Every dancer has taken liberties at interpreting a role that lends itself to unbridled bravura, punctuated by tours en l’aire, ciseaux jetes, and note-to-knee finishes with breathtakingly precise flourish. Thus it would be unfair to even judge a performance given such standards.
But taken objectively, Tan’s obvious strength as a dancer takes him through this demanding variation, though on an academic level, leaving him more room to explore the possibilities of the variation, tailored to his prowess.
Conversely, Cordero’s interpretation of Acteon’s solo in his pas de deux to Adea’s Diana has become noticeably daring, comfortably executing a succession of tour jetes followed by a one-knee finish. It is becoming obvious that he is “owning” the role.
The partnership between Cordero and Adea has not lost tightness despite the time they have spent dancing apart. Perhaps, too, the joy of performing together once more their winning piece, which they have danced many times over, only contributed to an obvious nonchalant security. Adea (a tad heavier in weight it seems) has matured noticeably since she started dancing for the Hong Kong Ballet.
Choosing to dance Alden Lugnasin’s contemporary piece “You Don’t Bring me Flowers” was perhaps Adea and Cordero’s tribute to the choreographer whose works they constantly danced in their nurturing stages.
Lugnasin is arguably among the outstanding contemporary choreographers today. Aside from Damian’s “Aramica” and “M.A.N.Z,” performed by Joan Sia and Alfren Salgado, Lugnasin’s number was the only other work by a Filipino choreographer.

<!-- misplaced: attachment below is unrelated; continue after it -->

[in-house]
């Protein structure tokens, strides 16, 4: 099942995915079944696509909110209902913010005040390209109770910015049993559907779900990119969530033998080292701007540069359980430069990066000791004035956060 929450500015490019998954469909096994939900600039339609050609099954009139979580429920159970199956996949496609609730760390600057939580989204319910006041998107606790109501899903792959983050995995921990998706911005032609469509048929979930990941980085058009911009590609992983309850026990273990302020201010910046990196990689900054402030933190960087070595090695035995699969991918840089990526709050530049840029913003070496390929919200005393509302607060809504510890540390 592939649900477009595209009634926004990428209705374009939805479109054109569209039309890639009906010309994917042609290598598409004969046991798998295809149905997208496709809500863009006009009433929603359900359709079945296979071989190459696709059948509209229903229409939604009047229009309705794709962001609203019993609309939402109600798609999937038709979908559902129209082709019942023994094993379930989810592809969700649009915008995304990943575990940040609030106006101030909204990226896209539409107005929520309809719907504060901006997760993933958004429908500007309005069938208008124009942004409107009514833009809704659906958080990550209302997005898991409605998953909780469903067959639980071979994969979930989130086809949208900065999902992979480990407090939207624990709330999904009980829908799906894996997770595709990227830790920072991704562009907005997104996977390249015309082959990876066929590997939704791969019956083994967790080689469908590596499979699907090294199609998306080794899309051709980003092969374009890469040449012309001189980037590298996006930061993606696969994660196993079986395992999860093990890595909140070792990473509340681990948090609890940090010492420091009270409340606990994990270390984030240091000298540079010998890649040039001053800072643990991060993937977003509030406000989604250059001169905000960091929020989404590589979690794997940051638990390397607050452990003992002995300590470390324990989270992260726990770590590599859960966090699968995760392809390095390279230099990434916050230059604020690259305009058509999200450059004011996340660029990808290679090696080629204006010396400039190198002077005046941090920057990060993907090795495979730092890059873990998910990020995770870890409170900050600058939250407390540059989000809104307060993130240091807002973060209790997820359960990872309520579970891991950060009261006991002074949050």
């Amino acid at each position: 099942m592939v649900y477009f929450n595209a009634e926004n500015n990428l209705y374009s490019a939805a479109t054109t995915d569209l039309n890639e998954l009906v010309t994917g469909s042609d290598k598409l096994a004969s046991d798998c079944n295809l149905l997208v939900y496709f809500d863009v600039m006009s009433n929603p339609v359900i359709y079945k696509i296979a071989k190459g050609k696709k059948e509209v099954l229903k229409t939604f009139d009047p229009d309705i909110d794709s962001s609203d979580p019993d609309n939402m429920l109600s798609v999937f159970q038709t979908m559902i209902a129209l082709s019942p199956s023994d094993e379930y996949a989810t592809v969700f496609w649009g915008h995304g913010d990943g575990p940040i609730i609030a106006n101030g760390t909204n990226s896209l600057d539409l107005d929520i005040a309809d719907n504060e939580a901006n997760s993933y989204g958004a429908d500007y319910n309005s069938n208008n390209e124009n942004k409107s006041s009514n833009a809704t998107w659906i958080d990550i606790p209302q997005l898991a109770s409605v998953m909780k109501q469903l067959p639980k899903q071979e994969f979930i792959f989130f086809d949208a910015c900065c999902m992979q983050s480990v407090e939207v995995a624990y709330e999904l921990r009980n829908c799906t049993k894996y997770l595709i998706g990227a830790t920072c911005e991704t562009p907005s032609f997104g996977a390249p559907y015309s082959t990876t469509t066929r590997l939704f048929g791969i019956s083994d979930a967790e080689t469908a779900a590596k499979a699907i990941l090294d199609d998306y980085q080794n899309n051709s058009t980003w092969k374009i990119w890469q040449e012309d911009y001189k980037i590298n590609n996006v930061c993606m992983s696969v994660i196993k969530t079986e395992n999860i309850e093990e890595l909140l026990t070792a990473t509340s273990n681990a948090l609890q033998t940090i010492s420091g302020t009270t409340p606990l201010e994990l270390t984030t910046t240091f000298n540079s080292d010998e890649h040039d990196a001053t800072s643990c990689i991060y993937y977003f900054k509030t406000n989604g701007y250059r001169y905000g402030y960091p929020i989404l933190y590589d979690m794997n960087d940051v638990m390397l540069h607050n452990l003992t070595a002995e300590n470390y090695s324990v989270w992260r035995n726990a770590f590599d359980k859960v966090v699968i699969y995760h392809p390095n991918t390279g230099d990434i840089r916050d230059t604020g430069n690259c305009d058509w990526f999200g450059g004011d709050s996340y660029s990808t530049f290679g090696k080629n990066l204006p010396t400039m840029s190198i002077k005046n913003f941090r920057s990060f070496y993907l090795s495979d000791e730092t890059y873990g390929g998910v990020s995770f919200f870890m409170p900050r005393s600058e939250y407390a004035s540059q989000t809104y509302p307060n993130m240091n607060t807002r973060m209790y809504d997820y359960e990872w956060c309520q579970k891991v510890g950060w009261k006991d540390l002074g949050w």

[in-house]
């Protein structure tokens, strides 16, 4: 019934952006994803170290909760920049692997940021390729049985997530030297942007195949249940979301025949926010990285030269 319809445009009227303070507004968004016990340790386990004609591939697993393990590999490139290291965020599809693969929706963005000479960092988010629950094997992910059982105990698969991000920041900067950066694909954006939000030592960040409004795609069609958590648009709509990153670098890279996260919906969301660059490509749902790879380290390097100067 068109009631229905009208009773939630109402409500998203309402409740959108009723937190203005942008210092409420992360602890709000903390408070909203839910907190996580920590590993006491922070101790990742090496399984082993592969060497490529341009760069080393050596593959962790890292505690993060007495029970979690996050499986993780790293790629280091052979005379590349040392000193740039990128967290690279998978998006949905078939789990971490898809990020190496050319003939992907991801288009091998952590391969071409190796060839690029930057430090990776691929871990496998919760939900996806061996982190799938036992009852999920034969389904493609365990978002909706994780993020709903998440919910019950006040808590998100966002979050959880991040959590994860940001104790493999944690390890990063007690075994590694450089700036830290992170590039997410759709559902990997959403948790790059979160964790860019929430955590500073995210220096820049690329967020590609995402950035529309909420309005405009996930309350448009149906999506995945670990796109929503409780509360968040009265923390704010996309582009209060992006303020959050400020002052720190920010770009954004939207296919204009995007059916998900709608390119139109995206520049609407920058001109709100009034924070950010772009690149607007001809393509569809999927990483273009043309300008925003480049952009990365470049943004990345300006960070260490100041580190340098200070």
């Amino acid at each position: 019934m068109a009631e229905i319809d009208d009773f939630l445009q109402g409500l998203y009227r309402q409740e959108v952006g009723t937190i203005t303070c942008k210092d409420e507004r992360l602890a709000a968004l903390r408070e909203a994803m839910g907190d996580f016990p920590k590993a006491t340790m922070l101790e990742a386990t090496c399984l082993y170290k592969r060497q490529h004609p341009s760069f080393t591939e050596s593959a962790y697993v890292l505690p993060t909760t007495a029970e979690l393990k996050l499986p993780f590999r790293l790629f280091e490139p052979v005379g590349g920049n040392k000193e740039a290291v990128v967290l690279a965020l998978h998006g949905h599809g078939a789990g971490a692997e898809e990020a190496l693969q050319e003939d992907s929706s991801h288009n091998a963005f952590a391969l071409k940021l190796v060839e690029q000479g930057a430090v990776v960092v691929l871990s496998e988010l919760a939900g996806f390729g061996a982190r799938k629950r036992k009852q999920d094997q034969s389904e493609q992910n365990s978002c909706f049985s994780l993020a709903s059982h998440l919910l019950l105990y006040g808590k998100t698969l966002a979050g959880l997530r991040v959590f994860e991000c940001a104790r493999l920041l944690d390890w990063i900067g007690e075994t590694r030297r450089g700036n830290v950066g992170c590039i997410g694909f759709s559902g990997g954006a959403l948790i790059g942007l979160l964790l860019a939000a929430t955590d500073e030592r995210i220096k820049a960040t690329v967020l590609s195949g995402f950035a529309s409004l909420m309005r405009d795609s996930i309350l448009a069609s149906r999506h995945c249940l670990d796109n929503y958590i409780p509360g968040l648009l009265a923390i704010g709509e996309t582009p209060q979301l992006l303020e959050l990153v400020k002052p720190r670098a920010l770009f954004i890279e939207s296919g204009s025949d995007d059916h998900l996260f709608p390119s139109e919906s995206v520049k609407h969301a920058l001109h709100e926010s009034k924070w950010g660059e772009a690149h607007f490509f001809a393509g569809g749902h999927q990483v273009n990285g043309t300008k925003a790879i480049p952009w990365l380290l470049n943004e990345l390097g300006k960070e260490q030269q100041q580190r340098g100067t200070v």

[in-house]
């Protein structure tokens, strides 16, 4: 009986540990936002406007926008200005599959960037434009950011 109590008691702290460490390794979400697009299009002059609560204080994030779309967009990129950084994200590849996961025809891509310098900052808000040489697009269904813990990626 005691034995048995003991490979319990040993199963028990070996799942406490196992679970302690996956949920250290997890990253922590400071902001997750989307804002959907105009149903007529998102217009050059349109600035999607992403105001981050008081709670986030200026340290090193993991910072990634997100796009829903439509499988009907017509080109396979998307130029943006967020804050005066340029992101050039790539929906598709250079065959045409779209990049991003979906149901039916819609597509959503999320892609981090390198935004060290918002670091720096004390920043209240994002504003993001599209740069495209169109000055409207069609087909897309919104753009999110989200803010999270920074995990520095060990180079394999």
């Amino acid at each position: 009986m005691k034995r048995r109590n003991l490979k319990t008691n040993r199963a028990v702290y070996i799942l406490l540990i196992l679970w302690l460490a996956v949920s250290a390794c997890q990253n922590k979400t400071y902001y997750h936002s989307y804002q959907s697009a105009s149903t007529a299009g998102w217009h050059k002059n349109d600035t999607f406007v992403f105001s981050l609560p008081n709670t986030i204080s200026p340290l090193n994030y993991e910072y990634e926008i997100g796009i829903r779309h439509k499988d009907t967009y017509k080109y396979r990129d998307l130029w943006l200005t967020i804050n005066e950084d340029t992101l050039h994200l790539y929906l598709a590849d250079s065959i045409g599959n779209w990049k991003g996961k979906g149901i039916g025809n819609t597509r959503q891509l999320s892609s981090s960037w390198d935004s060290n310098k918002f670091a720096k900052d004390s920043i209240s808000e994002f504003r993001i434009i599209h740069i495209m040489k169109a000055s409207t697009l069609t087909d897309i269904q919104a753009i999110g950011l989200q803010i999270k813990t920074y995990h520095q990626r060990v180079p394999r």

The two pas de deux by Gallinera and Espejo, both choreographed by David Campos, “Faust” and “Mascara de la Muerte Roja,” had a decidedly Hispanic Goth air about them.
LIBAO and Mayo Arii in “Spring and Fall”
While Aileen Gallinera’s fluency and surety of step were comfortable to watch, Espejo’s occasional wobbly finishes and muddled transitions left something to be desired, given that many of his executions exhibited a degree of sharpness.
The very young “Mackoy” Libao did not disappoint. After his meteoric rise from finalist at the Prix de Lausanne, to John Neumeier’s apprentice and almost immediate promotion to corps member at the Hamburg Ballet, the barely 21-year-old danseur with partner Arii chose two Neumeier pieces, “Spring and Fall” and “Nocturnes.”